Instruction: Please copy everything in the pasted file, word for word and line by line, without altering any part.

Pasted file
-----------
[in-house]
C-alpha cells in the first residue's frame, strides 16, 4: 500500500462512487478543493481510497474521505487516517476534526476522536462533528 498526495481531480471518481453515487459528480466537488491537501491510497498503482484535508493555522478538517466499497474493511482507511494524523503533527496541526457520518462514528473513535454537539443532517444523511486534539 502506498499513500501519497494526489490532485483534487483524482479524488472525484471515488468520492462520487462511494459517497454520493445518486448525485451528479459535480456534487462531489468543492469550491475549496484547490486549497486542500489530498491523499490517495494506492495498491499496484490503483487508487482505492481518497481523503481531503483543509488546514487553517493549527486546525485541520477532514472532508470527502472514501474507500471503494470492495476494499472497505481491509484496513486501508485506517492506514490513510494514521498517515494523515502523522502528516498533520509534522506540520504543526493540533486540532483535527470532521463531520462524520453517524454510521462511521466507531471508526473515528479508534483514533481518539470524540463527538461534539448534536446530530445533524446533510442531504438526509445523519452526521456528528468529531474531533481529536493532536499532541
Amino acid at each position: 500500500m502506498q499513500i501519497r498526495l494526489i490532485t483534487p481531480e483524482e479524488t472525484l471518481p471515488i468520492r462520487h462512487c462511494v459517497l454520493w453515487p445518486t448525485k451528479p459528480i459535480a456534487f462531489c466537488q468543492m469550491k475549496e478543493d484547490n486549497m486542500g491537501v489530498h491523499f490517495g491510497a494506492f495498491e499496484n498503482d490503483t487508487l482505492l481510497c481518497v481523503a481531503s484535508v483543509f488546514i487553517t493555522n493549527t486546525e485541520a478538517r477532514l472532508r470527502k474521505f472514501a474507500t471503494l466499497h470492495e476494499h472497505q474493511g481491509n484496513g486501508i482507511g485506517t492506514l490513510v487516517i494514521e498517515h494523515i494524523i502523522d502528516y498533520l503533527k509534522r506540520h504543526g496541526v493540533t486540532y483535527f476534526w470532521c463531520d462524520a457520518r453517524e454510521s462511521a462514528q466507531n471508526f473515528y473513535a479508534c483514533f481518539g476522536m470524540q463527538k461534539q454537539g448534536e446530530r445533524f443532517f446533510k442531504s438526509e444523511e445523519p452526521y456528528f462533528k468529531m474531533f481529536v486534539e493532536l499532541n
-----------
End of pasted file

[in-house]
C-alpha cells in the first residue's frame, strides 16, 4: 500500500462512487478543493481510497474521505487516517476534526476522536462533528 498526495481531480471518481453515487459528480466537488491537501491510497498503482484535508493555522478538517466499497474493511482507511494524523503533527496541526457520518462514528473513535454537539443532517444523511486534539 502506498499513500501519497494526489490532485483534487483524482479524488472525484471515488468520492462520487462511494459517497454520493445518486448525485451528479459535480456534487462531489468543492469550491475549496484547490486549497486542500489530498491523499490517495494506492495498491499496484490503483487508487482505492481518497481523503481531503483543509488546514487553517493549527486546525485541520477532514472532508470527502472514501474507500471503494470492495476494499472497505481491509484496513486501508485506517492506514490513510494514521498517515494523515502523522502528516498533520509534522506540520504543526493540533486540532483535527470532521463531520462524520453517524454510521462511521466507531471508526473515528479508534483514533481518539470524540463527538461534539448534536446530530445533524446533510442531504438526509445523519452526521456528528468529531474531533481529536493532536499532541
Amino acid at each position: 500500500m502506498q499513500i501519497r498526495l494526489i490532485t483534487p481531480e483524482e479524488t472525484l471518481p471515488i468520492r462520487h462512487c462511494v459517497l454520493w453515487p445518486t448525485k451528479p459528480i459535480a456534487f462531489c466537488q468543492m469550491k475549496e478543493d484547490n486549497m486542500g491537501v489530498h491523499f490517495g491510497a494506492f495498491e499496484n498503482d490503483t487508487l482505492l481510497c481518497v481523503a481531503s484535508v483543509f488546514i487553517t493555522n493549527t486546525e485541520a478538517r477532514l472532508r470527502k474521505f472514501a474507500t471503494l466499497h470492495e476494499h472497505q474493511g481491509n484496513g486501508i482507511g485506517t492506514l490513510v487516517i494514521e498517515h494523515i494524523i502523522d502528516y498533520l503533527k509534522r506540520h504543526g496541526v493540533t486540532y483535527f476534526w470532521c463531520d462524520a457520518r453517524e454510521s462511521a462514528q466507531n471508526f473515528y473513535a479508534c483514533f481518539g476522536m470524540q463527538k461534539q454537539g448534536e446530530r445533524f443532517f446533510k442531504s438526509e444523511e445523519p452526521y456528528f462533528k468529531m474531533f481529536v486534539e493532536l499532541n